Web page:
The numbers noted above are based on interviews with registered voters. When they narrow the universe to more likely voters, however, the difference [mostly] disappears:
Narrowing the analysis to voters who are certain about their vote choice, there is almost no difference between the landline and combined samples: Obama has a 38%-28% advantage in the combined sample, while the margin is 38%-30% in the landline sample.
For more detail on the challenge of cell-phone only households to political polling, see my two-part series last year, as well as any of our more recent posts on the subject.
[I added the word "mostly" to my second paragraph based on comments below. The report does not speak to the statistical significance of either set of numbers].
"Numbers Guy" Carl Bialik has a nice round-up of the latest developments in the "steady displacement of landline usage by cellphones" that is pushing some pollsters to "try to reach Americans on their cell phones."
Carl noticed something I had overlooked, namely that the most recent CBS/New York Times poll included a supplemental sample of cell phone numbers. Unlike Gallup, they do not yet see an impact on the results from the greater sample coverage:
Kathy Frankovic, director of surveys for CBS News, told me that “I haven’t seen any great difference in results, but it is still early.”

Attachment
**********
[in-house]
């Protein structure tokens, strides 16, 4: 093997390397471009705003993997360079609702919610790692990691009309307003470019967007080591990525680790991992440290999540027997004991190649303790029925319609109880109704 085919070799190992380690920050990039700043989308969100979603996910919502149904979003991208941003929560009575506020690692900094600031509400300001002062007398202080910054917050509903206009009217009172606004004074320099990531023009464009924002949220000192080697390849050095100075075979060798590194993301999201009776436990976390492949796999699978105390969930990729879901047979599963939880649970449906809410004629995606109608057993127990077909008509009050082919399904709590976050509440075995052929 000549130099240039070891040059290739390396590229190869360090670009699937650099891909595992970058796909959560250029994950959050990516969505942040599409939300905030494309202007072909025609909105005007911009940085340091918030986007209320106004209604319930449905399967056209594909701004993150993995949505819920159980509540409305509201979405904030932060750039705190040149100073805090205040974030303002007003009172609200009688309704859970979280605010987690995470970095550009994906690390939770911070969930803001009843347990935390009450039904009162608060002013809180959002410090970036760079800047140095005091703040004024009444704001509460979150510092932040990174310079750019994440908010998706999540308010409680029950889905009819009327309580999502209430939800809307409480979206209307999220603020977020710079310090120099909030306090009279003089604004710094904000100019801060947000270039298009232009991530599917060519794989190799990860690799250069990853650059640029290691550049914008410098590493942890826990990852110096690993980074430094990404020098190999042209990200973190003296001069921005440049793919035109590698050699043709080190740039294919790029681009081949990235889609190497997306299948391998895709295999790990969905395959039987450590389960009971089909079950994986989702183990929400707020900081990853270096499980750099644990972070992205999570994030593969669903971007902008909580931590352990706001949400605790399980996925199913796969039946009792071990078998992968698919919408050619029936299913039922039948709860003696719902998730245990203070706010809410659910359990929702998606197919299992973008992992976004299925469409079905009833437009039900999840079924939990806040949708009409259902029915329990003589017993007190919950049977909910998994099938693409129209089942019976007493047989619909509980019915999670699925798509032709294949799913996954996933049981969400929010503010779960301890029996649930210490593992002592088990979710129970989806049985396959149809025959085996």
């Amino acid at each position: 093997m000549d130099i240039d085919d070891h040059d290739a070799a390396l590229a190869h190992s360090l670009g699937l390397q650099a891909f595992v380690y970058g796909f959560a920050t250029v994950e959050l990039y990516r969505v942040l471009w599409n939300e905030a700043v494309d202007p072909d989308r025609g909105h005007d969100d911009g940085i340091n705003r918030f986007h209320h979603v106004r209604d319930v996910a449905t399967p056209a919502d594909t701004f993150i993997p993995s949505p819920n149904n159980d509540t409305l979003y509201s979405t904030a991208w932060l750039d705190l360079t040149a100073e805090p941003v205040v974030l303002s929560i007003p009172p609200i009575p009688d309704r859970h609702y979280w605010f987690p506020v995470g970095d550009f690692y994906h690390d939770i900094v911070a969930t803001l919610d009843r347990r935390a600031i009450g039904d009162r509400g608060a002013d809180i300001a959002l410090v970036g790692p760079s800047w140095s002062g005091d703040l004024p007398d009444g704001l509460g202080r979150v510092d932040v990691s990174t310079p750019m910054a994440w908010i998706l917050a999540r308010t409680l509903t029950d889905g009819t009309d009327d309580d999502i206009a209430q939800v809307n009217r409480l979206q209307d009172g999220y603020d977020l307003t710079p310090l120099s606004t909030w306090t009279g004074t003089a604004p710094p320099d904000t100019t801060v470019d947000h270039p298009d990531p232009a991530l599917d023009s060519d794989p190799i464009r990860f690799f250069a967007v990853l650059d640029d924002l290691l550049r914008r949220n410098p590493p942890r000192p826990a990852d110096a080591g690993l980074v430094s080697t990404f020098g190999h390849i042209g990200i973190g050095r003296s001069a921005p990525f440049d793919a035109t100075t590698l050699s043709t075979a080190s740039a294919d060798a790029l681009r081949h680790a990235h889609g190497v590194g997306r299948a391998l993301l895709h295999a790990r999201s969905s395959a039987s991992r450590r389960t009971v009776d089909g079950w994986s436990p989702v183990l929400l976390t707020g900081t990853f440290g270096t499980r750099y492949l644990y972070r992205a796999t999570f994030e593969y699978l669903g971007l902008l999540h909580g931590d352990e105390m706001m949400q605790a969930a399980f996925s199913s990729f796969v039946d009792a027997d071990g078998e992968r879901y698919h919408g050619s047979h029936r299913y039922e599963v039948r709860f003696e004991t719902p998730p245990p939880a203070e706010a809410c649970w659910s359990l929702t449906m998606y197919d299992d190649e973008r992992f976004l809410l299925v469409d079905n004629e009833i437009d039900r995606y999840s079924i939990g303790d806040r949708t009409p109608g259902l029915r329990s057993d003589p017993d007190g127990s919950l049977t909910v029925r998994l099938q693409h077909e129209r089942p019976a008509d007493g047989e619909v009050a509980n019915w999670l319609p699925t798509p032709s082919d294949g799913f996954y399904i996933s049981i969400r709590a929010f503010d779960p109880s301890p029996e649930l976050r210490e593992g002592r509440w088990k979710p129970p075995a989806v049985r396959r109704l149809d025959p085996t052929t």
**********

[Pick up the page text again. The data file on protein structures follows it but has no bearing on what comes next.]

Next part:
Frankovic confirms that all future national CBS polls will include a supplemental cell phone sample. In an email, she notes that they "have been working on incorporating a cell phone sample into our polls since late last year" and reminds us they incorporated a cell phone sample into their Iowa poll last year.
For those keeping track, that means that three national survey organizations -- Gallup, The Pew Research Center and CBS/New York Times -- now routinely include supplemental samples of cell phone numbers as part of their national political surveys. More will presumably follow.
The trend toward cell phone sampling raises a special challenge for the pollsters using the automated Interactive Voice Response (IVR) method in statewide surveys, because of the one regulatory barrier that affects cell phone interviewing. The federal Telephone Consumer Protection Act (TCPA) bans any sort of unsolicited call to a cell phone using "automated dialing devices." As Bialik points out, some pollsters are pushing for a change in that regulation:
The Council for Marketing and Opinion Research, a lobbying group for the survey industry based in Washington, D.C., is pushing Congress to exempt pollsters from the auto-dialer ban. LaToya Lang, the state legislative director for the group, calls this issue a “high priority.”